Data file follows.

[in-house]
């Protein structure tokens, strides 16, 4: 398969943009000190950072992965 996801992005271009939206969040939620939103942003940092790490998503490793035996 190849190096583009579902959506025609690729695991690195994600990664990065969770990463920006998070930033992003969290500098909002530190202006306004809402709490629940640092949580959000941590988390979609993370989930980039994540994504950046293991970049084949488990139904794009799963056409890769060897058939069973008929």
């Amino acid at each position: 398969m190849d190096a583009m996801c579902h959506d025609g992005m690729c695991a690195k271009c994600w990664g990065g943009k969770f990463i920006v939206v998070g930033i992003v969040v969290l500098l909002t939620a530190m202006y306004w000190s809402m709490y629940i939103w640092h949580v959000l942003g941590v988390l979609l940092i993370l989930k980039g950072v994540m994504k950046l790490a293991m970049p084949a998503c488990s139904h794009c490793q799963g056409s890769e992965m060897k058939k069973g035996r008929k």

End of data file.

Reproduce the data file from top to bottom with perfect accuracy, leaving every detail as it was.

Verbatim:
[in-house]
């Protein structure tokens, strides 16, 4: 398969943009000190950072992965 996801992005271009939206969040939620939103942003940092790490998503490793035996 190849190096583009579902959506025609690729695991690195994600990664990065969770990463920006998070930033992003969290500098909002530190202006306004809402709490629940640092949580959000941590988390979609993370989930980039994540994504950046293991970049084949488990139904794009799963056409890769060897058939069973008929």
């Amino acid at each position: 398969m190849d190096a583009m996801c579902h959506d025609g992005m690729c695991a690195k271009c994600w990664g990065g943009k969770f990463i920006v939206v998070g930033i992003v969040v969290l500098l909002t939620a530190m202006y306004w000190s809402m709490y629940i939103w640092h949580v959000l942003g941590v988390l979609l940092i993370l989930k980039g950072v994540m994504k950046l790490a293991m970049p084949a998503c488990s139904h794009c490793q799963g056409s890769e992965m060897k058939k069973g035996r008929k």